pranonneed this order def oisible ndfher on metrical nor stOistic gronnds» Din- 
dorf (Jahrb.fdr. Philol. 87, p. 76) cited Thuc. i. ii (cp. Classen's note),iii. 54, 
Xen. Anab. v. 3, 4. Doderlcin's emendation (Rt^dcn u. Au/satze, p. 303), ίχλοι» 
for χόλον, as 'multitude' (cp. μυρίοα 541), has received much approval. 
Mcmeke (Philol. XV. 139) proposed otKov, afterward (Soph. Oed. Co/, p. 227) 
he prefemd Haapt's <Knijeetare, rhp ww w«x^r wiytfrra μΛχβον, But the sense 
demands x6kos as a connecting link between the ideas of κλί·ι and μέχβ«η^* 
Accordingly the editor has written rhv νΰν χόλου νοφάντα μίχΒον, an emenda- 
tion proposed by Lowinski {Zeitschr. fur Gymnasinlw. XX, p. 038), χόΚου 
passed into χ^λβν after rbv fj/y, as 792 πόίηον became ττόιηον, 800 πόρον became 

328. On the relation of dmptfims to npiwei^fim, see Mtineke Ρλιίοί. 2X638. 
331. The infin. μ^τασχ^Ίν (restored by Weil) passed into /ucrae-xiSytbeeaase 

Koi was assumed to be ' and.' Schutz wished to supply /ifxei with τ^τοΚμηκάί 
(Welcker's Rhein. ^fus. XI. p. 315), but his citations, Soph. Ant. 537, O. T. 
347, are not pertinent. Kiehl (p. 55) changes airias to aUlas and omits 331- 
833, because participation of Oceanns in Prometbeus's deeds is not known 
to the legend, nor consistent with Oceanus's character in this play, in fact 
T. 234 excludes tlic supposition that Prometheus was aided by any god. 
Nevertheless there is no interpolation. See commentary above. For the 
change of wdurmy to rovTttf, cp. the reading of the Med. ταντα for πάΜταίη 5Uo. 
884. Ir. W. Schmidt Amrf. Bepk et Ewr. 1864 p. 86 νημαρΟ^$ μοκύψ. 

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340. Nanek Krit. Benerfc. 1886 write* λ4{«. 
3^. Hindilg oi Htl — Brunck changes ctycita to οβι^ιτα eTerjnrhm; but 
atmua («S &«ita« cp. ite6v*Ka) is a conjunction, not a preposition. Cp. W, 

Ourae Epigr. p. 3β. 

347-372 are given to (.^ceanus in the mss. Elnisley rightly added them to 
Prometheus's speech. Wieseler and liergk Zeitschr. fur Alurih. 18ΰ1 p. ό33 
propose to leave to Oceaniis 347-360 or 347-365. Hartung aptly remarks; 
*This recital of Zens's deeds is so magnlfioentr tliat it is almost too evident 
that the poet is speaking through Promethens's month.' Cp. also WeiPa 

348. Valckenaer (on Eur. fftjup. p. 277) remarked that ir/xir must here 
hare the dative, because there ΰ no idea of motion or direction. Accordingly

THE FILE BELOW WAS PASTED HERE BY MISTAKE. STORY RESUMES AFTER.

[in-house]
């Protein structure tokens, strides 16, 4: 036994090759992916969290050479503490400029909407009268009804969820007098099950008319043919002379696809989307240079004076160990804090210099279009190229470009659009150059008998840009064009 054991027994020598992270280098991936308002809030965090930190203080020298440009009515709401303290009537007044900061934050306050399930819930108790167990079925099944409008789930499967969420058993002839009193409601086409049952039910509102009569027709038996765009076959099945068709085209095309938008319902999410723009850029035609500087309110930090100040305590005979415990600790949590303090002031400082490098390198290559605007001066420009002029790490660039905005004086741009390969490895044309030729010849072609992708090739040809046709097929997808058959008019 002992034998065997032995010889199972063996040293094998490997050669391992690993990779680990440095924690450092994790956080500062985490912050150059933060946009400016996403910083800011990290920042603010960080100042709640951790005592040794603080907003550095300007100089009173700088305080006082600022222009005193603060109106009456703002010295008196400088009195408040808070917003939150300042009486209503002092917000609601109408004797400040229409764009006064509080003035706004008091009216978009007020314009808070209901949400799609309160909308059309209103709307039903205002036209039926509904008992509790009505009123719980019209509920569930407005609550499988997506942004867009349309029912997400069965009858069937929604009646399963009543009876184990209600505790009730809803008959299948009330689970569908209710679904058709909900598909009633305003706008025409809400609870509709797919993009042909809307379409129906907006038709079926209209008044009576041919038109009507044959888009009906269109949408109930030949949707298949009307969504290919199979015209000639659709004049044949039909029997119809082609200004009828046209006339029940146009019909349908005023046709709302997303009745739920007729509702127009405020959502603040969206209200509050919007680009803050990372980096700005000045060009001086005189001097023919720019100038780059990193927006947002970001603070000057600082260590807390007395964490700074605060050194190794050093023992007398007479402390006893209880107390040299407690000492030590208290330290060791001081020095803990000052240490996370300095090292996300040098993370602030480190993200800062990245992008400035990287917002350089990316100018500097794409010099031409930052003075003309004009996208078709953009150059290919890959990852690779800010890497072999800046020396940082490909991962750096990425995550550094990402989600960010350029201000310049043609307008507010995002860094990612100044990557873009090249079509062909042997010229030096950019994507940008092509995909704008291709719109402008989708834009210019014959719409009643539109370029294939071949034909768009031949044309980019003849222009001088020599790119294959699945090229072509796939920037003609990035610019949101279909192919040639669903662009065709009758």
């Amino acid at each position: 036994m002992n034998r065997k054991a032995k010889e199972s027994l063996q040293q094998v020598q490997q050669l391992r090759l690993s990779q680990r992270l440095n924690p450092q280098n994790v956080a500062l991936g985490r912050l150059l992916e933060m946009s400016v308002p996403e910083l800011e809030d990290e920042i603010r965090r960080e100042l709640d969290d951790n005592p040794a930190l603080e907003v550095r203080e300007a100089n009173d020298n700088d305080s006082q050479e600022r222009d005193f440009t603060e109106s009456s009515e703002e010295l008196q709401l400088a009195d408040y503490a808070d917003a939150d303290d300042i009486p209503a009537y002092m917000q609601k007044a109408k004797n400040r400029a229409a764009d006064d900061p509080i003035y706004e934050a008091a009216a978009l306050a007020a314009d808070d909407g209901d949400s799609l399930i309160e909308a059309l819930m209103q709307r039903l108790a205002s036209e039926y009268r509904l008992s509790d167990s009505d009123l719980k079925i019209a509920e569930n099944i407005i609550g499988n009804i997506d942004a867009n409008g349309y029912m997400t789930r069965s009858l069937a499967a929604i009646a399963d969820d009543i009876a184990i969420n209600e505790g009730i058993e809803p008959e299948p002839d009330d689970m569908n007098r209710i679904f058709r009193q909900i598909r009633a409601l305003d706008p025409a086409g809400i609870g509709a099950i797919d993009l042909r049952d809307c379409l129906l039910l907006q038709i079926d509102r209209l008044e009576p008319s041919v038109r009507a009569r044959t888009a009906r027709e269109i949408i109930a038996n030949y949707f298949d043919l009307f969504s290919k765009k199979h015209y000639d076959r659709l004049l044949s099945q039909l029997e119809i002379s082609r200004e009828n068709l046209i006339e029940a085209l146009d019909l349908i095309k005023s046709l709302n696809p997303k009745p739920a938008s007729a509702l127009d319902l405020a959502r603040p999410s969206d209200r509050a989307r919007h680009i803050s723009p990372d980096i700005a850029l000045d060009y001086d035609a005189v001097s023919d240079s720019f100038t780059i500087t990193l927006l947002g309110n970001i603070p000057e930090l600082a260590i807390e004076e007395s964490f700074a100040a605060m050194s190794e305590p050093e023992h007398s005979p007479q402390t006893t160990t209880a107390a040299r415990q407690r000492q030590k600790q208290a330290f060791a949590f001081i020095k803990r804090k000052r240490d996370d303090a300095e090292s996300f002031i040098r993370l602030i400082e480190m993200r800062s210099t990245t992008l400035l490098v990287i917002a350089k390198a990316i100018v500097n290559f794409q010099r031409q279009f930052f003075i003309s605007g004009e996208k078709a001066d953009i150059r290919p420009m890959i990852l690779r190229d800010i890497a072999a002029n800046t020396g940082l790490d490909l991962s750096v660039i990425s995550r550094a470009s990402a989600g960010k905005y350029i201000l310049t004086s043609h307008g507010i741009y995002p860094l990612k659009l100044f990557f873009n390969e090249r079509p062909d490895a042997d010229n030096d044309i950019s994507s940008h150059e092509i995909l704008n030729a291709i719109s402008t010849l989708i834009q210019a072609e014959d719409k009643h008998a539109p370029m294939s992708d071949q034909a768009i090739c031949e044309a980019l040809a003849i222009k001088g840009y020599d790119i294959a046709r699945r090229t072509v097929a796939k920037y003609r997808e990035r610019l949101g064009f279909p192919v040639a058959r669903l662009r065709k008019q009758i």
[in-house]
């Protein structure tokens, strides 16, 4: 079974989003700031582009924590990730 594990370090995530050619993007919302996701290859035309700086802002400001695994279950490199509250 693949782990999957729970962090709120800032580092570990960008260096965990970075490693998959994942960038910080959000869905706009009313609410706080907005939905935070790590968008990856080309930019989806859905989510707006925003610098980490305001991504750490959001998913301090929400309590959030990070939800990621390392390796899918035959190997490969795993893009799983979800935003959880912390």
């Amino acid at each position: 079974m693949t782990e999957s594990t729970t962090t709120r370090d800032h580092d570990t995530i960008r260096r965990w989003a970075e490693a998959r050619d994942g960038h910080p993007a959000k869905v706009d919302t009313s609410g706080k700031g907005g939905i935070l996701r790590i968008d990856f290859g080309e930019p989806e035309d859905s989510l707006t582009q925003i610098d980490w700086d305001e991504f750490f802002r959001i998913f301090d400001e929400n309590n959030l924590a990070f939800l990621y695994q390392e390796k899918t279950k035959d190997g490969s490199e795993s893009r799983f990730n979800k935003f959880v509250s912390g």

Hartung and otiiers liaTe edited ^nrlpou r^votf (Bergk JisArb. /Br ΡΙί/οϊ. 
1860 p. 417 irpoaf<nr(pois r6irais). It would be more probable to regard vp6s 

as metrical correction for is, and is as a repetition of the first syllable oi 
tavfpovi, nnd to -write καθ' iar/pf)"? T0nous. But see the commentary. 

349 1. Blomlield ΐίστηκ« κίων . . . ipdbiav &χθο5. — Schoemann erroneously 
thinks dual< The plural in Homer is diflterrat 

364. Oaisford and Person Heru (without e-S^iy) άιτ/βηι, Wnnderlich 
(Observ. Crit. in Aesch. trag. Gott. IWi) p. 27) νασιν ht Μστη (against this 
Berpk. Zettsrhr. f iir Alteiih. 1835 p. 946, Dindorf ibid. 1830 p. 6) ; Naeke 
Ojntsc. I. 175 assumes a lacuna between irSuriv ts and άντ(στη ; Weil h$ 
Avr^(mf» Heimsoeth (die divena di», mend, emend. Bonn 1866) vάσ^t^ ts νρούστη, 
which LobetA had before proposed, but afterwards recalled (m Soph. AL 
803 p. 355 Hermann's emendation is right. 

359. Heimsoeth Wiederh. p. 98 4κψυσων <px6ya. 

378 ff. The niss. have opy^i voaowrris, Stobaeus Flor. xx. 13 ^pyifs ματαΙα$ 
(and αίτιοι for ιατροί), Plut. Con sol. (id Apoll. p. 102 b ψνχήϊ γά/ι νοσούσϊιτ 
mahf Ιατροί \0yot, Srw ri« καιρφ yi μα.κθάσσ·ρ κίαρ, Themist. Or, τιχ. p. 08 φ^φ· 
μακ»9 9i ^ny^ etSaivode^s julr αέπ-ίκα \iyos Irrir, ^ «ri mrucavra iwpJtoneis 
σφαδάζουσαν καΐ ζίουσαρ ίτι. Hermann remarks, *ν«σονσα non erit nimia Ct 
modum excedens ira intelligenda, sed quae non impleat modiim nee possit 
recte censeri ira esse,' and writes ψυχ^ϊ νοσούστηχ after I'lutarch ; at the same 
time, guided by schol. A oi Κότ^οί oi παρακλητικοί θΐραχίύουσι r^v hpy^v ipyiai- 
venom «rat ΗΛψΛμίημτ, he su^sts ipr^s νψρνγώιηι», wliich Heimsoeth, Wiedet- 
herst. p. 139, proves to be right. Reisig conjectures 6py^s ra9o8a-a',DindOff ifiy^e 
(fova7is, Weil φρ€νί>$ νοσοίκτη%. It is certain that the reading ορτγη% νοσούσηχ arose 
from a gloss, ψυχ^ί votroia-ns. Plutarch has preserved the whole of this gloss, 
whereas in our mas. half the original (οργηΐ) is retained. Now that we know 
that in 880 the Ued. has atpptyuyra, with ttie other mss., and not σψυί&ρη, it 
is still clearer that (be original ir^pvydntt in 378 was confused with e^Mtprm 
in 380. For in 380 σφυϋίίντα is required by the sense (see commentary) and 
by Cicero's trntmlation, in which graveecens corresponds to σφυίωντα, and 
the words preceding the quotation, erat in tumore animus, to σφριγά· 

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€nt. So in Themletiuf tXUuniem U the pamphtue of ifrpit σ^^νφν»^ 

and σφαίάζουσα» κα\ ζίουσαν (rt that of #fwSfivr« tfiiyitfr* 

384. Turncbus r-fivt* rifv vieov. 

3S6. Hermann S^icci (rt», Weil ,αβΓ^ο»- ίακ^ϊί· 

398 fL To restore the responeion Heath omitted h\ and Aci/io^cya, and in 
tlw imt veiM wrote lr«y{i after Far. iL < Sed partieula abene non potett 
ncqm ΧβφψίΜί delendum Ml^aed exeidit altqnid.iii antistropha' Hanann, 

who writes ΒακρυβΙστακτοψ faBwif 8' *Ιβομ4να, aod remarks on the read- 

ing ^tifif, 'potc^it vi<leri verum eiee, ut Aeschylus exprcssorit Tfptv Ιάκρυον* 
On the qaestionable position of δ*, see commentary on Hurpard (htnr^ft. 

gramm. Aesch. p. 71. Weil δαπρυσΙστακτοΜ aw' ... δ αδίνόν, G. Wolil /ihein. 

Miu, 19, 484 (and before, Hermann EL dtadr, Metr. p. 494) daKpvvwremI S", 
The word tgrtatrt, formed with « priTative, ia not a proof of this. The right 

reading is 3αιτρνσί<ττακτα S*. 

408. Hermann (Βακρνχ4ίΐ) στί^ουσα (so minor mss. for trriyomri). Dindorf 
supplies ΊΓ*ρθομίμα>', Weil r' ivxerioL The needed sense is given hy 9 knipwu 
See commentary.